The word 'pause' does not seem to exist in Tim Genis' vocabulary. The renowned percussionist juggles his time between serving as the Principal Timpanist for the distinguished Boston Symphony Orchestra, Head of Percussion at the Boston University School of Music, lead fundraiser for BU's new music and percussion hall, author, and perhaps his most demanding roles as a husband and father to his two daughters. Yet, the venerable Yamaha artist is straightforward in describing how he approaches each major project and position. "Small doses," he smiles. "I set up an hour and focus on whatever task I have at hand and I try not to think about anything else." This sharply honed focus has helped Genis earn his extraordinary reputation as a respected musician, artist and educator.
While still a student at the Eastman School of Music, Genis was already showcasing his immense talent by quickly winning a section position with the Rochester Philharmonic Orchestra. He was then was invited to fill the principal timpani position with the Hong Kong Philharmonic. At the end of his second season, he transferred to Juilliard and freelanced with the Radio City Music Hall Orchestra, and served as a soloist with the Philharmonia Virtuosi. In 1991, he won a position with the Honolulu Symphony Orchestra as assistant timpanist/percussionist. Two years later, he joined the Boston Symphony Orchestra as assistant timpanist/percussionist and timpanist of the Boston Pops Orchestra.
As the current head of the percussion department at Boston University, Genis also runs the Tanglewood Institute percussion program. One of his many roles in recent years has been to help design the new Boston University percussion facility, which is gated for a grand opening in February '09. "Boston University is taking a great interest in percussion and constructing one of the best centers for percussion education in the country," says Genis. "We'll have a brand new space, which will be ideal for teaching, recordings, auditioning and will be a great environment for symposiums, clinics and discussions of all formats." A vocal supporter of this project for the past 15 years, Genis is hoping to raise enough capital to purchase an onslaught of new instruments. In his role for the BU project, Genis became a valued advisor for the designers and architects, "I helped with the spaces, materials, ceilings and consulted with the recording engineer," he says. "This brand new space will be set up as the best possible hub for percussionists." As an active fundraiser, Genis has called on donors to help the school obtain new instruments and successfully landed a necessary challenge grant. "We will have a beautiful new facility and we'll need the instruments to go with it," he says.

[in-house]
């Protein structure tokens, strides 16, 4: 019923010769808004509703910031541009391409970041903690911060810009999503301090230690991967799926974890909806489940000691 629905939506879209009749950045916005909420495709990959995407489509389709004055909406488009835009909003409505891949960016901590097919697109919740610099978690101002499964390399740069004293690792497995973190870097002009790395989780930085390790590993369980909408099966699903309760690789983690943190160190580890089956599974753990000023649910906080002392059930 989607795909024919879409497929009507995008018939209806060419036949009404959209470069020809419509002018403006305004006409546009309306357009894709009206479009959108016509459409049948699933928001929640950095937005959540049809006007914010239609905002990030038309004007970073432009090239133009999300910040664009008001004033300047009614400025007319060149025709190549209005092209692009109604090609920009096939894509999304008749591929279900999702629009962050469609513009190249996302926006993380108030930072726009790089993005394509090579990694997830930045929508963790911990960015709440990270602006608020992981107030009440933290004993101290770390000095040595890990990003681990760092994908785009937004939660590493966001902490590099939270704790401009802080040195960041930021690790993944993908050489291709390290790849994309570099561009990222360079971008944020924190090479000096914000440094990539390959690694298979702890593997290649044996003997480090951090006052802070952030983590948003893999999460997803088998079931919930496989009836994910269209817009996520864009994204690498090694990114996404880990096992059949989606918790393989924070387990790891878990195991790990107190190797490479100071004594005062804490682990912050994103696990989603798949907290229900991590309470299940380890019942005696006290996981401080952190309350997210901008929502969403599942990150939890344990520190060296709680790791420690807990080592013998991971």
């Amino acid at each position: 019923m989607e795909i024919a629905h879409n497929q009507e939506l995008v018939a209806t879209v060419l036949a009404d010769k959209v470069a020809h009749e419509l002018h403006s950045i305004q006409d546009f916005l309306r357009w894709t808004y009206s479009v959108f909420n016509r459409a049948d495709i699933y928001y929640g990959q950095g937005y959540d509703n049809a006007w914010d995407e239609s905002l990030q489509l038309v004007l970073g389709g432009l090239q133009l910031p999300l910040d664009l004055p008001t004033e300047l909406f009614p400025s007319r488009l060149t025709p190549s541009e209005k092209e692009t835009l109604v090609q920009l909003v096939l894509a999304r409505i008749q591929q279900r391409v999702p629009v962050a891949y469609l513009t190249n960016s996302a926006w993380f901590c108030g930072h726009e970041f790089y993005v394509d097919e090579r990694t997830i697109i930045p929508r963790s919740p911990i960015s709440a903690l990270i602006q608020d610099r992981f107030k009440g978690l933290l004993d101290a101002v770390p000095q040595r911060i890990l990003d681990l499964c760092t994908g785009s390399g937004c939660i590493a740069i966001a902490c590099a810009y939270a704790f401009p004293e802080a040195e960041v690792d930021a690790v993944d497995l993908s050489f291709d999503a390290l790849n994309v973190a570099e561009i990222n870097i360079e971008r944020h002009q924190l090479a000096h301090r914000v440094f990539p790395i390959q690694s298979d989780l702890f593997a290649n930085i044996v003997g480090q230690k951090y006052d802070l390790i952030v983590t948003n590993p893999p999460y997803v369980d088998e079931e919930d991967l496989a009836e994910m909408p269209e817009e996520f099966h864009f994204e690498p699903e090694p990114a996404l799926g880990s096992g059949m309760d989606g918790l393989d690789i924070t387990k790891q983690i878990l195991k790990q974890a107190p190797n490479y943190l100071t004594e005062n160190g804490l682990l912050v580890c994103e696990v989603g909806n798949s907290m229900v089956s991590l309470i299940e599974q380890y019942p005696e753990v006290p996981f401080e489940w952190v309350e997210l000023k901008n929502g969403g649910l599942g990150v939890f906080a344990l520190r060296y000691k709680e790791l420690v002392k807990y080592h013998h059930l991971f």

His vigorous schedule with the Boston Symphony Orchestra has kept Genis on his toes. He is especially pleased to be playing under James Levine, the music director of the BSO. "The orchestra sounds great with Levine," remarks Genis. "He's a huge fan of timpani and likes it when the percussion is quite prominent." Known for his promotion of new music and composers, Levine has introduced many contemporary orchestral pieces to the BSO. "It's particularly intriguing for me to play the new pieces," remarks Genis. "I get to stretch out and play things I wouldn't normally have an opportunity to play."
When Genis isn't playing with the BSO or teaching at BU, he's busy at work on two upcoming books. The first one, which is scheduled for release in the winter of 2010, focuses on the major percussion accessories and how to apply them in specific orchestral pieces, and is edited by famed percussionist Anthony Cirone. "The book features my interpretation and knowledge of the smaller percussion instruments in an orchestral setting," he notes. "It will be a great asset for students as well as professionals." The second book centers on all aspects of timpani maintenance, from mallet wrapping, instrument upkeep, and tucking or changing heads, among other things. "I've been working on this book for three years," says Genis. "It will definitely benefit all levels of percussionists including high school and college band teachers, students and professional players."
When reflecting upon his still young career, Genis is quite proud. "I feel that I am in the height of my career," he explains. "Being able to put a stamp on what I am accomplishing and to be able to play anything that is thrown at me is a great feeling. Throughout my career, I have learned that to be a great musician you need to have spontaneity, creativity and a vivid imagination." A strong supporter of music education, Genis feels that every musician needs to play an important role in bringing music to the masses. "It's important for individuals to support the arts in this country," he says. "I try to promote it my own way. The number of young people wanting to play an instrument is staggering. It's crucial for people like me to educate and enlighten those who are interested."